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I developed a simple application in Snow Leopard. The build configurations at which it was compiled in Snow Leopard are: (10.5 | Release | i386).

When I tried to compile it using above stated configurations it gave me this error in the application delegate file, which was created automatically when I created the project: cannot find protocol declaration for 'NSApplicationDelegate'. So I removed <NSApplicationDelegate> from its header file and it was compiled successfully.

Although it is running successfully in Snow Leopard, to my surprise its .app file is not appearing to be executable in Leopard.

Can anyone suggest me why it is showing such strange behavior and how can I resolve it

Thanks,

Miraaj

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I also have the same problem. –  João Jun 10 '10 at 18:22
    
Hi Joao... this problem is still un-resolved for me.. to cope with this bizarre behaviour I do following thing: if I want any application to run on both 10.5 and 10.6, I prepare the Xcode project in 10.5 then transfer it to mac running 10.6 and compile it using setting - 10.5. The release thus obtained works on both Leopard and Snow! –  Miraaj Jun 11 '10 at 5:59

4 Answers 4

There are multiple settings that must all be set correctly in order to make this run. (One day, I'd love for Xcode to have a magic "What systems should this program run on?" list that then sets everything up correctly. But that's neither here nor there...)

Project -> Edit Project Settings -> Build Tab: make sure Architectures/Base SDK is set to Mac OS X 10.5.

Project -> Edit Project Settings -> Build Tab: make sure the Architectures/Valid Architectures list includes the system type you're running Leopard on (it's easy to leave out the ppc option).

Project -> Edit Project Settings -> Build Tab: make sure the Architectures/Build Active Architecture Only is unchecked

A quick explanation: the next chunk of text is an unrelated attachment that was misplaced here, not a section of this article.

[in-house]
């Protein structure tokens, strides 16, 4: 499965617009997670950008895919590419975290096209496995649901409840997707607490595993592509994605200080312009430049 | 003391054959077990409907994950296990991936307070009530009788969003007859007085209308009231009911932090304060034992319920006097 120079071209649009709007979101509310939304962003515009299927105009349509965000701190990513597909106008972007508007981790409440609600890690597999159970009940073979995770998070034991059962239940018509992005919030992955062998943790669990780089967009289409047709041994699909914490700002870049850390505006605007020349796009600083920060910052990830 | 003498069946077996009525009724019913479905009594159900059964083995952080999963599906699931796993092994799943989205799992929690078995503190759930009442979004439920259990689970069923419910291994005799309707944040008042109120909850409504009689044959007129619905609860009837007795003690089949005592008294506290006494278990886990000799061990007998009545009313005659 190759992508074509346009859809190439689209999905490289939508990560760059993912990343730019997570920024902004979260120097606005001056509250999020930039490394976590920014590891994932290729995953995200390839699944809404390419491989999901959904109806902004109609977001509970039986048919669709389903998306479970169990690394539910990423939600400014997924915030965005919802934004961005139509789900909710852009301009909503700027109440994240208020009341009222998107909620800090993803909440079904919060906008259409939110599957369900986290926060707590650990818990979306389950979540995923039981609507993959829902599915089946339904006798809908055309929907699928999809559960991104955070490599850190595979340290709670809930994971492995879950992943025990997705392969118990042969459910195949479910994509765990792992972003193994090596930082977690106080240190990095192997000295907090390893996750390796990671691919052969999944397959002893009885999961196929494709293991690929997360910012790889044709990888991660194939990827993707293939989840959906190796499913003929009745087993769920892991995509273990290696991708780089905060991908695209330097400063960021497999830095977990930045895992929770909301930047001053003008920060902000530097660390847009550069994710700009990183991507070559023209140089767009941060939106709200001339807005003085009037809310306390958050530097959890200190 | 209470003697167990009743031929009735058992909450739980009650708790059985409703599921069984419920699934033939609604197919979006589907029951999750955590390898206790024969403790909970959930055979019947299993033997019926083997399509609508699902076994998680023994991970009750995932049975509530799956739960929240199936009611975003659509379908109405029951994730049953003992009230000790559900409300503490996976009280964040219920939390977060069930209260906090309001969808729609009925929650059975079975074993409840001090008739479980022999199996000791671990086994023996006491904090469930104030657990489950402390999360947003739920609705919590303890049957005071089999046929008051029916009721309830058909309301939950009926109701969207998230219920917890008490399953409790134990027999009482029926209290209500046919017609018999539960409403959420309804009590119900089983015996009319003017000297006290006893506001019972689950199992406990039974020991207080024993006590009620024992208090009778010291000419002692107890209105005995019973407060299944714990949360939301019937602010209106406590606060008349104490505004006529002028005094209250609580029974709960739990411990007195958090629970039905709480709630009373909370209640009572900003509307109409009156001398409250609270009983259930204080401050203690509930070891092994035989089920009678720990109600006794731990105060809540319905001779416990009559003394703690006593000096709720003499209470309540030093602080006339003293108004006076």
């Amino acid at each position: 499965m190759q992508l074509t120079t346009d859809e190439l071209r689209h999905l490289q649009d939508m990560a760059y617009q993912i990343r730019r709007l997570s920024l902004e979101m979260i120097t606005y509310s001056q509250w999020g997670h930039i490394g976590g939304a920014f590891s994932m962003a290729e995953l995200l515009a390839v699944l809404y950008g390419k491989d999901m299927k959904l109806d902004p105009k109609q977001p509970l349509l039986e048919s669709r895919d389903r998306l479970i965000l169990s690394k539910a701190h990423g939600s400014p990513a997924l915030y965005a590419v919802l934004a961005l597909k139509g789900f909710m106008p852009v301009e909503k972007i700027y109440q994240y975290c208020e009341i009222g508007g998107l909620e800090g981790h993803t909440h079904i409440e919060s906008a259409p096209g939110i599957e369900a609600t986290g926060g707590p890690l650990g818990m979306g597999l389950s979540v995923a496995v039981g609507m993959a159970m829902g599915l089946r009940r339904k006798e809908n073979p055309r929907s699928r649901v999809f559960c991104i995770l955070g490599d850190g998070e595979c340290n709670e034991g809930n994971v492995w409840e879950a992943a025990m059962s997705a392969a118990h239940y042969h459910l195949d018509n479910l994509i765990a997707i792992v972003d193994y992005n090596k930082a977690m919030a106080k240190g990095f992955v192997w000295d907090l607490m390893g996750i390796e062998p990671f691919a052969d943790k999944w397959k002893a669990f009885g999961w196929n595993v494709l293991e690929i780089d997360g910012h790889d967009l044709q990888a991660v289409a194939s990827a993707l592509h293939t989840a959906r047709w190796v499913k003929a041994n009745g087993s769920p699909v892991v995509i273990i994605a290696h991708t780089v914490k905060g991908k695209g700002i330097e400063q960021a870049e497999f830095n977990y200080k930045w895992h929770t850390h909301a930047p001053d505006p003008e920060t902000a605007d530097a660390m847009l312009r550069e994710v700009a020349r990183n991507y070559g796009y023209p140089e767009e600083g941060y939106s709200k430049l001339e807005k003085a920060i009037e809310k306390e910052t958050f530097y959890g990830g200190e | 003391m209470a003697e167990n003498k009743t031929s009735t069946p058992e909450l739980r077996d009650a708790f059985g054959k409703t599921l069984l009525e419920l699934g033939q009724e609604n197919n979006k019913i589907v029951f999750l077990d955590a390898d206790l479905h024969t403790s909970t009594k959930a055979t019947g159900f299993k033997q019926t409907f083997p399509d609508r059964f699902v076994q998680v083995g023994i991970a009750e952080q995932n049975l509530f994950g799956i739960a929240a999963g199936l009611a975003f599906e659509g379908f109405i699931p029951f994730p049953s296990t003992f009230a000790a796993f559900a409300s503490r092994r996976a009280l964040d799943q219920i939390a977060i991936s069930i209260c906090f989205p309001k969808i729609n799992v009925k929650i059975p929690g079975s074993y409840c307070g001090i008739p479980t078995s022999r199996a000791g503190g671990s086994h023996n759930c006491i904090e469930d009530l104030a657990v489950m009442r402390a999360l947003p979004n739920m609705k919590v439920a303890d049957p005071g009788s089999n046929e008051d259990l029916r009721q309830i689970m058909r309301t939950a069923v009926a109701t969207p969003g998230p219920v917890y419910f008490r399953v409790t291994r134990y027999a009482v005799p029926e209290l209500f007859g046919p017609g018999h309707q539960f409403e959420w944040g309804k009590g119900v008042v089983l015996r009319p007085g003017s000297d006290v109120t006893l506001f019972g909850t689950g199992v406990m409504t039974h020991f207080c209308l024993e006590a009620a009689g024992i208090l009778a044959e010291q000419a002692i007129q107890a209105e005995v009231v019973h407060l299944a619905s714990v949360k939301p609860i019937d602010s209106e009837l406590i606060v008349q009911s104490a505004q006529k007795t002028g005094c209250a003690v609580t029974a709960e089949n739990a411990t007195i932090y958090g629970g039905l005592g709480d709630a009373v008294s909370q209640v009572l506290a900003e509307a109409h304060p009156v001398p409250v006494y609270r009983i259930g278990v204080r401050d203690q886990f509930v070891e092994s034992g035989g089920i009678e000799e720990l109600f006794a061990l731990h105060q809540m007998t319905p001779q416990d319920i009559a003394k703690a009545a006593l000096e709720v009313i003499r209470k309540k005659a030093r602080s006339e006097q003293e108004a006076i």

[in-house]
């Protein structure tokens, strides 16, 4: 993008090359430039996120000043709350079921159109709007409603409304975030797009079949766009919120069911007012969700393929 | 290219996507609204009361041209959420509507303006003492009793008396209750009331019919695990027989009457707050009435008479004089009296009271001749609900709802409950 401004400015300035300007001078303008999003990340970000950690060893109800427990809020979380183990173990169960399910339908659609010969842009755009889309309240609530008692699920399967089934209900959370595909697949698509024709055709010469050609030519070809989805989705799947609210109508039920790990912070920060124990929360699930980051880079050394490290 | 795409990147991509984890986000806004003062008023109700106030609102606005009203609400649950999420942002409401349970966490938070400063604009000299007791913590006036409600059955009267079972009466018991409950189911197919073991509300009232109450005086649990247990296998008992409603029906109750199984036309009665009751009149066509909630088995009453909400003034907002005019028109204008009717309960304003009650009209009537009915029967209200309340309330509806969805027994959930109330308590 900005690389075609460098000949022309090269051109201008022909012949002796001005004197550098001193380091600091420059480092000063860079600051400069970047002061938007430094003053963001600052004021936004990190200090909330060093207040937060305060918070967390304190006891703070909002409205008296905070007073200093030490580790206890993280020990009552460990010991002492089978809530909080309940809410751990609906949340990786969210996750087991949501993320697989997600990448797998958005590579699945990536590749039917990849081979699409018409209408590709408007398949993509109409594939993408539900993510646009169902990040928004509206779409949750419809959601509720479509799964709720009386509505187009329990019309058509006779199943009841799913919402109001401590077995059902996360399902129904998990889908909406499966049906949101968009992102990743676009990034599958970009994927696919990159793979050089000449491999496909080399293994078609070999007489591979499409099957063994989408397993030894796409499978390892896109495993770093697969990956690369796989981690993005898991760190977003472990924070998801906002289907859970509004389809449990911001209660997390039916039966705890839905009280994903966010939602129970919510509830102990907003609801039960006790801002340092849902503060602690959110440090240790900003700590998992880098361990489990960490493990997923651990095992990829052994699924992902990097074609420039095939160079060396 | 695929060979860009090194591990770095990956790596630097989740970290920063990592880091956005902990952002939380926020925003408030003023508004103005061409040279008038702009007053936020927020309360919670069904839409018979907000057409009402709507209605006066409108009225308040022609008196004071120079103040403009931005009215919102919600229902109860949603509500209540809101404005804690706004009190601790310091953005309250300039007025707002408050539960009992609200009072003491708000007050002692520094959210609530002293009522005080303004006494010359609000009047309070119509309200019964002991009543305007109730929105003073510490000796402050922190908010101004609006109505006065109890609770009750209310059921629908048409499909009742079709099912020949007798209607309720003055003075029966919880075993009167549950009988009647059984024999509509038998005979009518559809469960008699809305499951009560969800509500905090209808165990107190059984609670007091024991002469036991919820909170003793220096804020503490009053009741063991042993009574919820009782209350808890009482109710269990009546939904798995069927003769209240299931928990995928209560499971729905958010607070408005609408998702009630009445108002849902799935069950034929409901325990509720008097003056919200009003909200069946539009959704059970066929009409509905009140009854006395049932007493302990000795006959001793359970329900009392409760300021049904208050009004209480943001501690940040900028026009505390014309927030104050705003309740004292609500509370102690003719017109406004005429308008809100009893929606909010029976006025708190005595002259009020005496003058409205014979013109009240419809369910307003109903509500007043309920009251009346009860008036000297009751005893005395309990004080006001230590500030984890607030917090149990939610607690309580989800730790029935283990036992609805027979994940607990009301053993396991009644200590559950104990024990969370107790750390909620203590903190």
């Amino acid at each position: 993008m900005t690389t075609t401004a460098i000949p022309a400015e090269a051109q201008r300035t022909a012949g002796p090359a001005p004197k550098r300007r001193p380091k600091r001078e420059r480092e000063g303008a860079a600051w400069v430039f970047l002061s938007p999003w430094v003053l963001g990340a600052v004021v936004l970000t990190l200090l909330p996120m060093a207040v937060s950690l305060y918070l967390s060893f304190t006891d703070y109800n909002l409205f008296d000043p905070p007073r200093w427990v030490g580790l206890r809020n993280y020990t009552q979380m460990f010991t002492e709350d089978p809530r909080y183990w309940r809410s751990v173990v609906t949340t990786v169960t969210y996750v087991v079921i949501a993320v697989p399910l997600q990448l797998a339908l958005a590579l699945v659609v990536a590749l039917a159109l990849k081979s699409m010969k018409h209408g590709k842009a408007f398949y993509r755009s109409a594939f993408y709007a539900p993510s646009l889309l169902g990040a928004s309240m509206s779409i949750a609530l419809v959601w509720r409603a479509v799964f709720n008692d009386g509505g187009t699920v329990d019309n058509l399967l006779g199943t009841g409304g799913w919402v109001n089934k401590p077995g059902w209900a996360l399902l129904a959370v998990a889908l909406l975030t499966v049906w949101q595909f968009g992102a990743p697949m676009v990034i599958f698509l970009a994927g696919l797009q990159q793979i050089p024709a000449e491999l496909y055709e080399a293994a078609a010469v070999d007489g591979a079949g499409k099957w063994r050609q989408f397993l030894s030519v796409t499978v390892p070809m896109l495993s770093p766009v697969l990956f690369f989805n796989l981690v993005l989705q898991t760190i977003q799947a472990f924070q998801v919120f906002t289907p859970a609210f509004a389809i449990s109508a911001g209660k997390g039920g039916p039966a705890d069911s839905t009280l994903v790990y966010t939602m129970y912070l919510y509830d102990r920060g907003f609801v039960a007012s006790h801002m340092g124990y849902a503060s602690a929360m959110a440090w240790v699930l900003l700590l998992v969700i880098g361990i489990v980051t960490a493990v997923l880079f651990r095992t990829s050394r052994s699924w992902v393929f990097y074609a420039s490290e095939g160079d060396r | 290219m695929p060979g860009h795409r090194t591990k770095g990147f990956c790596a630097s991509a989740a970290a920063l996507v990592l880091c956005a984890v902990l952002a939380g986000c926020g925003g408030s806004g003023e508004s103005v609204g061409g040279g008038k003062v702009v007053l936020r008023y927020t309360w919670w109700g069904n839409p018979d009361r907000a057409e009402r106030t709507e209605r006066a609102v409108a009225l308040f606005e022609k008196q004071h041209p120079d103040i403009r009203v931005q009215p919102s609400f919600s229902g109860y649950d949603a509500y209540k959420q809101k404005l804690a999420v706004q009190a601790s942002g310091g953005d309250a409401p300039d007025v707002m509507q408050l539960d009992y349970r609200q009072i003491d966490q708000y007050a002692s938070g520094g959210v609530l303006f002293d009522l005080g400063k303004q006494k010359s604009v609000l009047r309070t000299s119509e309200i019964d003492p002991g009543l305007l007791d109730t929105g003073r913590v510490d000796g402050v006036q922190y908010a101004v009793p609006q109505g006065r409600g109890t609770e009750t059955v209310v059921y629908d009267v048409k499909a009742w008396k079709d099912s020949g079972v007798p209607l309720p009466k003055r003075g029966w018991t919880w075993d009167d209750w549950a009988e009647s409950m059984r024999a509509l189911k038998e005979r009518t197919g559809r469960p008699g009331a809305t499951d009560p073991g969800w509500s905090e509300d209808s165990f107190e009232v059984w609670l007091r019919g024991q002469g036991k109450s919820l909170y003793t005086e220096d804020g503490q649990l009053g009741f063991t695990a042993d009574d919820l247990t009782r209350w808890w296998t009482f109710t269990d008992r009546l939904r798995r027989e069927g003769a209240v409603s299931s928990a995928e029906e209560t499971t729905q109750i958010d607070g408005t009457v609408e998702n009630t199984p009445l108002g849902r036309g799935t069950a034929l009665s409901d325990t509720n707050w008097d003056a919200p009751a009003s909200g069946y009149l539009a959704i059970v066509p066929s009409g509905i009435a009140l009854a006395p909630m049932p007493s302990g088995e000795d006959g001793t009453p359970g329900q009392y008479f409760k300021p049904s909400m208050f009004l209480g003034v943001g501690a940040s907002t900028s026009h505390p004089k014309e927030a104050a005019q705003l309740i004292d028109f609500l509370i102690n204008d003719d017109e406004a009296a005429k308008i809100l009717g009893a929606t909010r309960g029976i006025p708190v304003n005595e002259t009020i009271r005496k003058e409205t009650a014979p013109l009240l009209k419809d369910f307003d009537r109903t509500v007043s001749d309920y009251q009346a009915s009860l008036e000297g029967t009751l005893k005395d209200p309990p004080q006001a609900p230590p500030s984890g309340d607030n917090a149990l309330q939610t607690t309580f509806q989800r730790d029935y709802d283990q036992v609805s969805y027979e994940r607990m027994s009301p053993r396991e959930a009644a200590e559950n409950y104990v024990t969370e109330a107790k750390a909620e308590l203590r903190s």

Project -> Edit Project Settings -> Build Tab: make sure the Deployment/Mac OS X Deployment Target is set to Mac OS X 10.5.

Under Project -> Edit Active Target -> Build Tab: check the same things


Now, you say you had to remove some 10.6 protocol declarations to get it to build. This implies that you'd already done all this (I mostly wrote the top part of the answer for Google's sake; but it's probably still worth double-checking). So now I'm curious what the symptoms for "is not appearing to be executable in Leopard" are.

Does it crash immediately? Does the OS not treat it as an executable bundle? Something else?

Have you tried running the executable from a command line on Leopard (cd into MyApp.app\Contents\MacOS, then run ./MyApp). What happens then? What gets printed to the console when you do it this way?

Basically, you haven't told us what's wrong in enough detail for us to really help out.

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in the release folder there appears a cross symbol above .app file so I just cannot run it! Moreover when I try to run it through console using command: open xyz.app it gave me this msg: The file does not exist! –  Miraaj Nov 27 '09 at 14:42
    
unknown: Was your current working directory the build folder where Xcode placed xyz.app? That's a relative path, so it would need to be in your working directory for that to work. If you just do it in a new Terminal window, it'll look in the top level of your Home folder. –  Peter Hosey Nov 27 '09 at 15:45
    
Yes it is build folder where Xcode placed xyz.app. I would like to provide you more input based on your previous recommendations- Project-> Edit Project Settings -> Build Tab: (Architectures : Standard (32/64-bit universal)), (Valid Architectures: i386 / ppc / ppc64 / ppc7400 / ppc970 / x86_64), (Build Active Architecture Only: unchecked), (Mac OS X Deployment Target: Mac OS X 10.5), for Project -> Edit Active Target -> Build Tab: All same as previous + Debug Information Format: DWARF with dSYM File. –  Miraaj Nov 30 '09 at 4:42